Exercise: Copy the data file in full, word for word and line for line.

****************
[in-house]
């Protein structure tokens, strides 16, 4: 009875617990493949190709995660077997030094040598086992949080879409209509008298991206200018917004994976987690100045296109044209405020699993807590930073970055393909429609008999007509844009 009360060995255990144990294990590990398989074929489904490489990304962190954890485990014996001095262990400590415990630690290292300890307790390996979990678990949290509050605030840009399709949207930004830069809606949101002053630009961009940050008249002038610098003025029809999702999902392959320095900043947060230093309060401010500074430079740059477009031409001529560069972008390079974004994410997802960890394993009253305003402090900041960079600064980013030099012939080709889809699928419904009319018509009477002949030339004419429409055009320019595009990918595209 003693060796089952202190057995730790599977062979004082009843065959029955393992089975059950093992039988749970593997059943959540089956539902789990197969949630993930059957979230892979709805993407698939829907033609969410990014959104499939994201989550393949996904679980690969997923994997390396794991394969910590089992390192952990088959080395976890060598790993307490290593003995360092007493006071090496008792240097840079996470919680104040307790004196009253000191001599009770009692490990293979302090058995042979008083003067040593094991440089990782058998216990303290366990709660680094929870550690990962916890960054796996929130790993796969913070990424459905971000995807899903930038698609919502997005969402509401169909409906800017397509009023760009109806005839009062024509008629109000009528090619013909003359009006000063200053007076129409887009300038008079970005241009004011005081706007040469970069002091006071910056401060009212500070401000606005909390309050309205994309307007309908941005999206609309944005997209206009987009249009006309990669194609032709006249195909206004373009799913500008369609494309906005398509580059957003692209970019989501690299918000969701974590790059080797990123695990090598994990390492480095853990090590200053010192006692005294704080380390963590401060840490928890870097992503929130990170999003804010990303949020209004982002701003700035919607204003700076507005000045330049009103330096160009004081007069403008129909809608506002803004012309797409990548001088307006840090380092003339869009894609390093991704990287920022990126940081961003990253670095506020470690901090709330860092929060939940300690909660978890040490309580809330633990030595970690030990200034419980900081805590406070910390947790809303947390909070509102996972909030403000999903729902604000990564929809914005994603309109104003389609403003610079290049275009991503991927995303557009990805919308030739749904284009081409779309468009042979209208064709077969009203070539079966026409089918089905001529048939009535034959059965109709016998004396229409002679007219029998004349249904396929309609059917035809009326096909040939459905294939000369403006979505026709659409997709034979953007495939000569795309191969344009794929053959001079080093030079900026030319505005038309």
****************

[in-house]
């Protein structure tokens, strides 16, 4: 009875617990493949190709995660077997030094040598086992949080879409209509008298991206200018917004994976987690100045296109044209405020699993807590930073970055393909429609008999007509844009 009360060995255990144990294990590990398989074929489904490489990304962190954890485990014996001095262990400590415990630690290292300890307790390996979990678990949290509050605030840009399709949207930004830069809606949101002053630009961009940050008249002038610098003025029809999702999902392959320095900043947060230093309060401010500074430079740059477009031409001529560069972008390079974004994410997802960890394993009253305003402090900041960079600064980013030099012939080709889809699928419904009319018509009477002949030339004419429409055009320019595009990918595209 003693060796089952202190057995730790599977062979004082009843065959029955393992089975059950093992039988749970593997059943959540089956539902789990197969949630993930059957979230892979709805993407698939829907033609969410990014959104499939994201989550393949996904679980690969997923994997390396794991394969910590089992390192952990088959080395976890060598790993307490290593003995360092007493006071090496008792240097840079996470919680104040307790004196009253000191001599009770009692490990293979302090058995042979008083003067040593094991440089990782058998216990303290366990709660680094929870550690990962916890960054796996929130790993796969913070990424459905971000995807899903930038698609919502997005969402509401169909409906800017397509009023760009109806005839009062024509008629109000009528090619013909003359009006000063200053007076129409887009300038008079970005241009004011005081706007040469970069002091006071910056401060009212500070401000606005909390309050309205994309307007309908941005999206609309944005997209206009987009249009006309990669194609032709006249195909206004373009799913500008369609494309906005398509580059957003692209970019989501690299918000969701974590790059080797990123695990090598994990390492480095853990090590200053010192006692005294704080380390963590401060840490928890870097992503929130990170999003804010990303949020209004982002701003700035919607204003700076507005000045330049009103330096160009004081007069403008129909809608506002803004012309797409990548001088307006840090380092003339869009894609390093991704990287920022990126940081961003990253670095506020470690901090709330860092929060939940300690909660978890040490309580809330633990030595970690030990200034419980900081805590406070910390947790809303947390909070509102996972909030403000999903729902604000990564929809914005994603309109104003389609403003610079290049275009991503991927995303557009990805919308030739749904284009081409779309468009042979209208064709077969009203070539079966026409089918089905001529048939009535034959059965109709016998004396229409002679007219029998004349249904396929309609059917035809009326096909040939459905294939000369403006979505026709659409997709034979953007495939000569795309191969344009794929053959001079080093030079900026030319505005038309």